The decision to withdraw or withhold life-sustaining treatment for children and young people in Intensive Care Units: guidance for nurses

The decision to withdraw or withhold life-sustaining treatment in paediatric and neonatal intensive care units (ICUs) is both complex and emotive for everyone involved.

All members of the treating healthcare team, led by the consultant in charge, should be involved in the decision-making process.This guideline is intended to be used by nurses when situations arise where it may be ethical and legal to consider withholding or withdrawing life-sustaining medical treatment.

Introduction

The decision to withdraw or withhold life-sustaining treatment in paediatric and neonatal intensive cares is both complex and emotive for everyone involved. All members of the treating healthcare team, lead by the consultant in charge, should be involved in the decision-making process. The underlying ethical and legal rationale for all treatments is that they should be in the best interests of the child .

This guideline is intended to be used by nurses when situations arise where it may be ethical and legal to consider withholding or withdrawing life-sustaining medical treatment (see table below); it is not intended to replace existing guidance on the decision to withdraw or withhold life sustaining treatment but should be used in conjunction with it.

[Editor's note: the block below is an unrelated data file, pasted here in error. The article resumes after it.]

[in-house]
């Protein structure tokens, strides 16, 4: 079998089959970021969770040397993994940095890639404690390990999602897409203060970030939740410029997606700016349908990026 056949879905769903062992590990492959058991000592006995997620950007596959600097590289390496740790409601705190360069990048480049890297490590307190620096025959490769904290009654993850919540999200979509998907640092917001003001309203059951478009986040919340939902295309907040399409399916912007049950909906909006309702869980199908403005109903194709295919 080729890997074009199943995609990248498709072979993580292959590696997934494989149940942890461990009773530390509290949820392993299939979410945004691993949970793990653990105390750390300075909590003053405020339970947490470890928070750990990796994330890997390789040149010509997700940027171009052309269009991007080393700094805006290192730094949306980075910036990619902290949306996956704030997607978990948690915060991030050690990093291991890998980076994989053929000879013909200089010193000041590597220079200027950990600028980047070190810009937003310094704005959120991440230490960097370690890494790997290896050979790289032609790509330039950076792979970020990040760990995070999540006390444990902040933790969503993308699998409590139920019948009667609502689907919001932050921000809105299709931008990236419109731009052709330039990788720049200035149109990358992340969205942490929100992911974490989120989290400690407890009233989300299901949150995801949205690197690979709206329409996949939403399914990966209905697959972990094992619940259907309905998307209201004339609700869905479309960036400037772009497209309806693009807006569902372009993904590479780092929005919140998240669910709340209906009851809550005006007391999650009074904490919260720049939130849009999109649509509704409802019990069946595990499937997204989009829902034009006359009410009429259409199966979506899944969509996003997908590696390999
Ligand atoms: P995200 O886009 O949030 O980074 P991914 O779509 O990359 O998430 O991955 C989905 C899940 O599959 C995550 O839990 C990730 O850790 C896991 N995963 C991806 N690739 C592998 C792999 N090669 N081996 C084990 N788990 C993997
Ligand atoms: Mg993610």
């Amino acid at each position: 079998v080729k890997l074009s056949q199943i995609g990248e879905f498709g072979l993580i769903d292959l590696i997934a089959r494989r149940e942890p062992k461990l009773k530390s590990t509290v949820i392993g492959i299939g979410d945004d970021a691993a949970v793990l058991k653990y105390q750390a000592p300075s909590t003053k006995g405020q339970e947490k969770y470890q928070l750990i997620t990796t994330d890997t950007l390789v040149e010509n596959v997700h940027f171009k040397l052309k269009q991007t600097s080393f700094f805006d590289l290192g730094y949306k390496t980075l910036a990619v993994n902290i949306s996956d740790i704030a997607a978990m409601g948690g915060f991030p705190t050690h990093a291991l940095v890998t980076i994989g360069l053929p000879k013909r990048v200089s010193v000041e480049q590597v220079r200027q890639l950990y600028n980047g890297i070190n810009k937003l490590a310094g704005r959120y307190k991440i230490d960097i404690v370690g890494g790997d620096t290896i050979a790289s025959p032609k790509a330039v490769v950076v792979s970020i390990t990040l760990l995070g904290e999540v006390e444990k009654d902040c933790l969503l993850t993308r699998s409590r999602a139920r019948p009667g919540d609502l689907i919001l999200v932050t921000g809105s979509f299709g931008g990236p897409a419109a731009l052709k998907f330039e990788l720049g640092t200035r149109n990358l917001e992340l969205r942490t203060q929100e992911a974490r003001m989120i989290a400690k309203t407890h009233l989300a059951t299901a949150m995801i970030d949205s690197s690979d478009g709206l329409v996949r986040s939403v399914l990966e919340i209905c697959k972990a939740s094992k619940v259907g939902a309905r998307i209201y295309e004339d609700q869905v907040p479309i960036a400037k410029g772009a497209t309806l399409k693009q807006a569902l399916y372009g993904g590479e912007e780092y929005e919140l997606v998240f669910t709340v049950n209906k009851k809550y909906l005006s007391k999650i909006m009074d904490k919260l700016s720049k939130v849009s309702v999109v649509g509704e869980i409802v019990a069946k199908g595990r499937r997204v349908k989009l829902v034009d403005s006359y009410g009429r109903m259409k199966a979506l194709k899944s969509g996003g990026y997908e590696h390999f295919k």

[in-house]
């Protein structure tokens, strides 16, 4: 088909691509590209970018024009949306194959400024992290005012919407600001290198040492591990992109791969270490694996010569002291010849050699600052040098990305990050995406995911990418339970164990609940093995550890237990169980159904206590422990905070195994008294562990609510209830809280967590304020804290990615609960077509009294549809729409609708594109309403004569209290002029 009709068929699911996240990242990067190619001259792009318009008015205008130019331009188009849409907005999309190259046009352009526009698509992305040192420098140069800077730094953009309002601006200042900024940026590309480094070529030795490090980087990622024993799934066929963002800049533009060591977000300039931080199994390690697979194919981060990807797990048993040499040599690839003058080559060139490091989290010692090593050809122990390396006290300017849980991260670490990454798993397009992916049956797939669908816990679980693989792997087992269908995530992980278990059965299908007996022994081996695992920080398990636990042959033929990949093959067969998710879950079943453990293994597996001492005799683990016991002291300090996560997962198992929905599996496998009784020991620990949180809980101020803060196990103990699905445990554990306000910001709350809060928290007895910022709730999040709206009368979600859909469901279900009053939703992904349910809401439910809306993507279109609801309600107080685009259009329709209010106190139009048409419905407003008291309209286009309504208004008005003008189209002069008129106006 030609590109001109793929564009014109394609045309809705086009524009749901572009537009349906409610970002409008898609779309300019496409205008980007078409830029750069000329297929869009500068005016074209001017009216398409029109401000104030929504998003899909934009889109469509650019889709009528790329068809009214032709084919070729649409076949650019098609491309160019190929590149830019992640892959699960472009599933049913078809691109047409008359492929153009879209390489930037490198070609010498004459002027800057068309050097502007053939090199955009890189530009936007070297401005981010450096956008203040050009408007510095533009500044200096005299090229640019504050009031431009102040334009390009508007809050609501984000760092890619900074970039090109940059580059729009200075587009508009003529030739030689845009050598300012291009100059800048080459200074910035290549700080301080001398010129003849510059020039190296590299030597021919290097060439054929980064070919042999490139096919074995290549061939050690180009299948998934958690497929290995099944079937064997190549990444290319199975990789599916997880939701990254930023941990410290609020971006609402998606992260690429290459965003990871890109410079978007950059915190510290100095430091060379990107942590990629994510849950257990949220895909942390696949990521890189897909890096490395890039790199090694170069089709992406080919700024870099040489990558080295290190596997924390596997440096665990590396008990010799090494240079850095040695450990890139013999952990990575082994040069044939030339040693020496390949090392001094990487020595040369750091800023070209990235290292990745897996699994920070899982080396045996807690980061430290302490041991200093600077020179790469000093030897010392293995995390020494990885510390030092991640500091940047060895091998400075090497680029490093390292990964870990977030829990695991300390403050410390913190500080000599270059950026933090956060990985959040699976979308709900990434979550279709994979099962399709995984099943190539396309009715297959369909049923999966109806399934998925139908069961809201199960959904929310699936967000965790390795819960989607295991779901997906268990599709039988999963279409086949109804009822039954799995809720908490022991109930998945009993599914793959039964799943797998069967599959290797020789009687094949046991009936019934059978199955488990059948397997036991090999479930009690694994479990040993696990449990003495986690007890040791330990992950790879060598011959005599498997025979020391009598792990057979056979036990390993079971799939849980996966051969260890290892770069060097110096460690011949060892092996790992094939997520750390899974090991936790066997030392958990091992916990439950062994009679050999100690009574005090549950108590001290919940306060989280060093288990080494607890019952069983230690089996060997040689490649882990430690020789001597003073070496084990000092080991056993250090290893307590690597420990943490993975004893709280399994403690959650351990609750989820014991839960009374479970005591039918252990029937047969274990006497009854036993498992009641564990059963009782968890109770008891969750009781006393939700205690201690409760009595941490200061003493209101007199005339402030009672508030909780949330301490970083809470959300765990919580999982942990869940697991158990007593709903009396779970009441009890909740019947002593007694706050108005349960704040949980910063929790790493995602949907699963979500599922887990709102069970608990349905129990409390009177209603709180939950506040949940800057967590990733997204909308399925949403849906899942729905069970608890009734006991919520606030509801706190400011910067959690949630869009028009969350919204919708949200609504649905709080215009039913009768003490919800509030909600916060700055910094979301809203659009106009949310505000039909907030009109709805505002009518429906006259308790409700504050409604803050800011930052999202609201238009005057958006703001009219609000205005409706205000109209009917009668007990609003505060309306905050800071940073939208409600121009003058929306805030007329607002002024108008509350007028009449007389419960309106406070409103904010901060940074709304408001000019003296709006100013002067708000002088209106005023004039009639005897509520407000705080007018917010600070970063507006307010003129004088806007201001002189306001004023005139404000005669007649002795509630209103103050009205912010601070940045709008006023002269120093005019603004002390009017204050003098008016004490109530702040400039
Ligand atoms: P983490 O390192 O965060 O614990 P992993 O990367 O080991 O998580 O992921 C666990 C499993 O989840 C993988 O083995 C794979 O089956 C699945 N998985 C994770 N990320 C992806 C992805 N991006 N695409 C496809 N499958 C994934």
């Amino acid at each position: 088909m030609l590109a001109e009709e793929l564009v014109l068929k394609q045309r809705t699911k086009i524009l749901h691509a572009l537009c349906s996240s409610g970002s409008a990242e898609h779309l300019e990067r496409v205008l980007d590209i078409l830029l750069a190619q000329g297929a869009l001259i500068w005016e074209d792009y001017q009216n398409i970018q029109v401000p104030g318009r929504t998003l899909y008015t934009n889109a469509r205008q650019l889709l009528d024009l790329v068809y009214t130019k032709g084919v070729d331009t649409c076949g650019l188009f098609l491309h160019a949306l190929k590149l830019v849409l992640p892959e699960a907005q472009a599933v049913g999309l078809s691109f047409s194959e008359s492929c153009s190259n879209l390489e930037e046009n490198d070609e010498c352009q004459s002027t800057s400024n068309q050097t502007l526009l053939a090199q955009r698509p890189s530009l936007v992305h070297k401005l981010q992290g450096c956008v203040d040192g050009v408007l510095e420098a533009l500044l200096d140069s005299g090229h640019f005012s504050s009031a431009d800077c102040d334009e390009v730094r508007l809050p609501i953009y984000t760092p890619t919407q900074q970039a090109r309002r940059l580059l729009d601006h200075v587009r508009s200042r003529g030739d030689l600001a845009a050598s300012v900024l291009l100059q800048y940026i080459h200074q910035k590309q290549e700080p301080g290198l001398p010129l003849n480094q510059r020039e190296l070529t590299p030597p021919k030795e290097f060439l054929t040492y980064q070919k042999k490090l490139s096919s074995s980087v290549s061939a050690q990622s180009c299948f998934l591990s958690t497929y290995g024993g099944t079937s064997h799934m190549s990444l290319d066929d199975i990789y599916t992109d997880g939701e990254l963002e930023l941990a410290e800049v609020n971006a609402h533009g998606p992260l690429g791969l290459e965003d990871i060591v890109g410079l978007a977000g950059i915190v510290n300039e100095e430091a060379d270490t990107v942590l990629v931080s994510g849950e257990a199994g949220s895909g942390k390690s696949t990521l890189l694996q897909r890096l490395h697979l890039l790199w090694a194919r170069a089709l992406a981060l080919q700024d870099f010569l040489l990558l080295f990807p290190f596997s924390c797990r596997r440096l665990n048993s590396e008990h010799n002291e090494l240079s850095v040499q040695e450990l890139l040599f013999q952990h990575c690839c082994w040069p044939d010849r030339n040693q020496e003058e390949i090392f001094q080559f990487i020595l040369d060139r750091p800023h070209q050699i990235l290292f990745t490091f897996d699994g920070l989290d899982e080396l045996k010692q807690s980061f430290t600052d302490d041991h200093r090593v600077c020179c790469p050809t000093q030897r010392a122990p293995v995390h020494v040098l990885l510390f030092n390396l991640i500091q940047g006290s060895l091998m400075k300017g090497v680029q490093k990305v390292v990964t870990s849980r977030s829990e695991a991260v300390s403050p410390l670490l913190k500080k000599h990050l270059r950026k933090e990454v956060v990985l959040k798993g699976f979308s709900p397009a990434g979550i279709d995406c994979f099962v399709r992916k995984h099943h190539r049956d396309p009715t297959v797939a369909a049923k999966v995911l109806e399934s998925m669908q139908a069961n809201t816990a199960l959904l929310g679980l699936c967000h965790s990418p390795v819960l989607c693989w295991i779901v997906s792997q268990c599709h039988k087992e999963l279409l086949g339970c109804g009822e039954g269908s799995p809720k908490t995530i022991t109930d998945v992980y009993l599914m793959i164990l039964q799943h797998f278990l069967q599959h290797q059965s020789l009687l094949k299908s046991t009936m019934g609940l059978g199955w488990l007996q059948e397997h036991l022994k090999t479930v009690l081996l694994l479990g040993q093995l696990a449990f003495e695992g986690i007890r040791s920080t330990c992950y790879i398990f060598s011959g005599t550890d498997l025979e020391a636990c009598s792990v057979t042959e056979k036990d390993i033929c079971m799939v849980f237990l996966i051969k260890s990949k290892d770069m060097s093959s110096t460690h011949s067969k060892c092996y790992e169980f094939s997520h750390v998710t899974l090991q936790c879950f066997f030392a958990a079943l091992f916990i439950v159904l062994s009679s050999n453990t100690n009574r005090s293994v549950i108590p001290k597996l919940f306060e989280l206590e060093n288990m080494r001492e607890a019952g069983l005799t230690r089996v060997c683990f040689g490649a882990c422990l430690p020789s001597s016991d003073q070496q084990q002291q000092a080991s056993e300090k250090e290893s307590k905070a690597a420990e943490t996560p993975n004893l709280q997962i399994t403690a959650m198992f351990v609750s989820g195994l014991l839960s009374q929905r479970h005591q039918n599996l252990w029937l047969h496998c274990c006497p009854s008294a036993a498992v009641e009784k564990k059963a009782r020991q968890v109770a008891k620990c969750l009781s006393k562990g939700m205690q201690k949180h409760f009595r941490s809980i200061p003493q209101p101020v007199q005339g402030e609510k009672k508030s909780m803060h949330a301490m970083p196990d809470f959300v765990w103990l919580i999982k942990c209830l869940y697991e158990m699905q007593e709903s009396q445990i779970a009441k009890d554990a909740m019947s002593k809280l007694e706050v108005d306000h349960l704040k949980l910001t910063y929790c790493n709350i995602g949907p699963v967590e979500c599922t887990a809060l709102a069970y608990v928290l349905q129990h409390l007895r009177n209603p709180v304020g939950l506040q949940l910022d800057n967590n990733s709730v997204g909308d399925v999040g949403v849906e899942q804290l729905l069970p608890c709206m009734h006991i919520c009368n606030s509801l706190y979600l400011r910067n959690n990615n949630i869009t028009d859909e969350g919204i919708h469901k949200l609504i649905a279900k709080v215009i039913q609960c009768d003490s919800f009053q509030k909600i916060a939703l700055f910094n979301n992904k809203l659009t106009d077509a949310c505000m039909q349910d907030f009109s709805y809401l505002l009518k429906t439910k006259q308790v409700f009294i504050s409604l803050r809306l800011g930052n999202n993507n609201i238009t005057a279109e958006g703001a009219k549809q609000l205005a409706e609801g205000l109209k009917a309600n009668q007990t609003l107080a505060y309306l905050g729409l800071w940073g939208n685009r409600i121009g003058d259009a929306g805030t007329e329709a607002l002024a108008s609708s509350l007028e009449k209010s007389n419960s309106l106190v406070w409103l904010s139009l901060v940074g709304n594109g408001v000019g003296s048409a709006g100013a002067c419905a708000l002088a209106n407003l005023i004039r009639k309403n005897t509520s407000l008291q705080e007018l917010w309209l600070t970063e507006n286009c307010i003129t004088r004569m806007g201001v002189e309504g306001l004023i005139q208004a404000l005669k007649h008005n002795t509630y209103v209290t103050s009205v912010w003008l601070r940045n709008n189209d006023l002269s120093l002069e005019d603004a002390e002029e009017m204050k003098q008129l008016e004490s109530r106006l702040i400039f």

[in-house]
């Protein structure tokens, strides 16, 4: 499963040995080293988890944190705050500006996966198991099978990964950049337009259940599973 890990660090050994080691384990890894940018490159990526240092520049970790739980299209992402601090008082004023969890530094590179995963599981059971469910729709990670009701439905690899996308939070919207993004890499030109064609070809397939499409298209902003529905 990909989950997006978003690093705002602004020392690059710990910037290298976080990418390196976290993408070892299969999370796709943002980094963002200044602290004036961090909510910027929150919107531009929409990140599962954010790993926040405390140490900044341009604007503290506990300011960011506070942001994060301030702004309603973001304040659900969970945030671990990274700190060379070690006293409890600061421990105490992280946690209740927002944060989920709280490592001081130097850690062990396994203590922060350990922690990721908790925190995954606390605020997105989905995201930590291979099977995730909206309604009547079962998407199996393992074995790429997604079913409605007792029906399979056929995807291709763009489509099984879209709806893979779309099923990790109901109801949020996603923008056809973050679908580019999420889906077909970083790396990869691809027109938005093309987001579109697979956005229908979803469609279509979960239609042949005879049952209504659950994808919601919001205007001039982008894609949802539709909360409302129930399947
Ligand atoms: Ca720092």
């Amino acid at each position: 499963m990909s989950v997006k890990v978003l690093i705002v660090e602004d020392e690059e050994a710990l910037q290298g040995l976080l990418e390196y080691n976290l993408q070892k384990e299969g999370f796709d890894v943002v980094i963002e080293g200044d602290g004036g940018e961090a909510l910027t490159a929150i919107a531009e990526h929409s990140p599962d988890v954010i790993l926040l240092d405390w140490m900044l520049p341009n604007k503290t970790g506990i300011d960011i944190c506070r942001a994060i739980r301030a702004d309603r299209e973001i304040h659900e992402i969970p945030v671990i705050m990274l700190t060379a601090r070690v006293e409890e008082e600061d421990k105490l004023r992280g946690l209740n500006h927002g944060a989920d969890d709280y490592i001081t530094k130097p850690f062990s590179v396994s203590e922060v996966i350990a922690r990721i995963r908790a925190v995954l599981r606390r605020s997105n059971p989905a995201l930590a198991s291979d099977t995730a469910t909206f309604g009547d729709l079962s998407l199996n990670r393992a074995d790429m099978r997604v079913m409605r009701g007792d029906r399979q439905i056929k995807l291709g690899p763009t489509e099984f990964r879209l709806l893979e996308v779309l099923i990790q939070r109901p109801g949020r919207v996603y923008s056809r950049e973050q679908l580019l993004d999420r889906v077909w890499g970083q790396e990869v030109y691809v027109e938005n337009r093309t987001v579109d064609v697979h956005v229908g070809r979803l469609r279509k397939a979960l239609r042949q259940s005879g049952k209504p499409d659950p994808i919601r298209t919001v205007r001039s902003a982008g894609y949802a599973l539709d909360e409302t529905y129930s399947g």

Ethical and legal considerations

As stated above, the overriding legal and ethical principle is that all treatment decisions must be taken in the child’s best interests.

There is no ethical or legal duty to continue life-sustaining treatment where it is evidently excessively burdensome relative to the likely benefits and can therefore be considered not to be in the child’s best interests.

Those with parental responsibility have moral, ethical and legal responsibilities for their child’s upbringing, including decisions related to medical care and its withdrawal, subject to such decisions being in the child’s best interests. In the UK withholding and withdrawing treatment are regarded as legally equivalent.

The decision-making process

All members of the treating healthcare team are part of the decision-making process; their individual views should be sought and accorded due weight.

Decisions should be made with the participation of parents on the basis of shared knowledge and mutual trust and respect.

It is the consultant in charge of the case who should lead the decision making process and always bears the final responsibility for the chosen course of action.

Situations where it may be ethical and legal to consider withholding or withdrawing life-sustaining treatment:

Communication within the healthcare team

When the question of withholding or withdrawing treatment is raised, all members of the clinical team should have an appropriate and equal opportunity to express their views and opinions.

Communication with the family

When the option of withholding or withdrawing life-sustaining treatment has been raised the consultant and bedside nurse should discuss this with the parents.

 

Document control information

Approved by

Guideline Approval Group

Reviewing and Versioning

First introduced: 
13 January 2016
Date approved: 
13 January 2016
Review schedule: 
Three years
Next review: 
13 January 2019
Document version: 
2.0